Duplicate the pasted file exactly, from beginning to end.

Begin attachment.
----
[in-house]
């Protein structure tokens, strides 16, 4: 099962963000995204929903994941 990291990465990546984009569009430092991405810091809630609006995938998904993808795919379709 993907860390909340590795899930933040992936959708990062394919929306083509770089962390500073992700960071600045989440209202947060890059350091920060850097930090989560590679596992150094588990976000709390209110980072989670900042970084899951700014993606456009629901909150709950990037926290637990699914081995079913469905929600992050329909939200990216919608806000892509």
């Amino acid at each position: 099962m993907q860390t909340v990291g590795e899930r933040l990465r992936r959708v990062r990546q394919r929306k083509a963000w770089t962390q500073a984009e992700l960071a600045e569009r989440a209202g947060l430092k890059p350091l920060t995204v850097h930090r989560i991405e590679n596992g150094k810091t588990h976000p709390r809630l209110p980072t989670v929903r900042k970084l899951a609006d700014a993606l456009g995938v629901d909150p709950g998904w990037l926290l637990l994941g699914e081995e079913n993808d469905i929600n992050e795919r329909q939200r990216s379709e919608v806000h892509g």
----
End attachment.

[in-house]
């Protein structure tokens, strides 16, 4: 099962963000995204929903994941 990291990465990546984009569009430092991405810091809630609006995938998904993808795919379709 993907860390909340590795899930933040992936959708990062394919929306083509770089962390500073992700960071600045989440209202947060890059350091920060850097930090989560590679596992150094588990976000709390209110980072989670900042970084899951700014993606456009629901909150709950990037926290637990699914081995079913469905929600992050329909939200990216919608806000892509």
């Amino acid at each position: 099962m993907q860390t909340v990291g590795e899930r933040l990465r992936r959708v990062r990546q394919r929306k083509a963000w770089t962390q500073a984009e992700l960071a600045e569009r989440a209202g947060l430092k890059p350091l920060t995204v850097h930090r989560i991405e590679n596992g150094k810091t588990h976000p709390r809630l209110p980072t989670v929903r900042k970084l899951a609006d700014a993606l456009g995938v629901d909150p709950g998904w990037l926290l637990l994941g699914e081995e079913n993808d469905i929600n992050e795919r329909q939200r990216s379709e919608v806000h892509g």